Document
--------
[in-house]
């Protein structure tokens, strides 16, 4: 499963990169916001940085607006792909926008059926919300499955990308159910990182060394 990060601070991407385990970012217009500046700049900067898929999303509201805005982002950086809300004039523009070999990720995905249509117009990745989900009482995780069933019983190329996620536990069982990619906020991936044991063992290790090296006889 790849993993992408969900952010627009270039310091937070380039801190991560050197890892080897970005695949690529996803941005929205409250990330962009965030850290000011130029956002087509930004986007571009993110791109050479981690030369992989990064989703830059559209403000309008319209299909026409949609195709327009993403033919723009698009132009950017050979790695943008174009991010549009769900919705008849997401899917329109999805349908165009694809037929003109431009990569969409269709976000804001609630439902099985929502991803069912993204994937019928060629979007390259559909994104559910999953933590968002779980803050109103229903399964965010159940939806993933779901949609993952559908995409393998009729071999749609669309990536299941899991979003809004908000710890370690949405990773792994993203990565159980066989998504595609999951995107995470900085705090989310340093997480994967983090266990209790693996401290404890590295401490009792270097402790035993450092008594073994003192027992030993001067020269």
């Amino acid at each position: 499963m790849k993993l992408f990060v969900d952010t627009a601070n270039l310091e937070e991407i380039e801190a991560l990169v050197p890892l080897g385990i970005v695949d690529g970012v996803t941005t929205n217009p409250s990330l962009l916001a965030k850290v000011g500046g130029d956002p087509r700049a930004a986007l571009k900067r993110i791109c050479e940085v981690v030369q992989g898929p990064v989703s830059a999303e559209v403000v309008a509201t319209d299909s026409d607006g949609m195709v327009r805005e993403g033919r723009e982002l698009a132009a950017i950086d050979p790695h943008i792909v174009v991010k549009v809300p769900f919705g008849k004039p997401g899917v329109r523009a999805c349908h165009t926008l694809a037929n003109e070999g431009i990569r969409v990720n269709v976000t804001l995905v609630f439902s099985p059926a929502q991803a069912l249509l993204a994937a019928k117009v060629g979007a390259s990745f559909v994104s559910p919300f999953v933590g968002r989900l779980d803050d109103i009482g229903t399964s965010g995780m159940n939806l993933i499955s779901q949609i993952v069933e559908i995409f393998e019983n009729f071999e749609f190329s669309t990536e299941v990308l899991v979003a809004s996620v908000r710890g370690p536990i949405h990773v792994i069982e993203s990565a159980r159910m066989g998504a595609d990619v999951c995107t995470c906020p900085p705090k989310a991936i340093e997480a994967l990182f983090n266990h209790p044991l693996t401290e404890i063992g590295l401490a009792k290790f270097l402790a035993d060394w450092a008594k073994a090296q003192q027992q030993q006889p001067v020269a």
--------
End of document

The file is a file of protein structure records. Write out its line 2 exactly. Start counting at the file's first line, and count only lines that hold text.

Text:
């Protein structure tokens, strides 16, 4: 499963990169916001940085607006792909926008059926919300499955990308159910990182060394 990060601070991407385990970012217009500046700049900067898929999303509201805005982002950086809300004039523009070999990720995905249509117009990745989900009482995780069933019983190329996620536990069982990619906020991936044991063992290790090296006889 790849993993992408969900952010627009270039310091937070380039801190991560050197890892080897970005695949690529996803941005929205409250990330962009965030850290000011130029956002087509930004986007571009993110791109050479981690030369992989990064989703830059559209403000309008319209299909026409949609195709327009993403033919723009698009132009950017050979790695943008174009991010549009769900919705008849997401899917329109999805349908165009694809037929003109431009990569969409269709976000804001609630439902099985929502991803069912993204994937019928060629979007390259559909994104559910999953933590968002779980803050109103229903399964965010159940939806993933779901949609993952559908995409393998009729071999749609669309990536299941899991979003809004908000710890370690949405990773792994993203990565159980066989998504595609999951995107995470900085705090989310340093997480994967983090266990209790693996401290404890590295401490009792270097402790035993450092008594073994003192027992030993001067020269």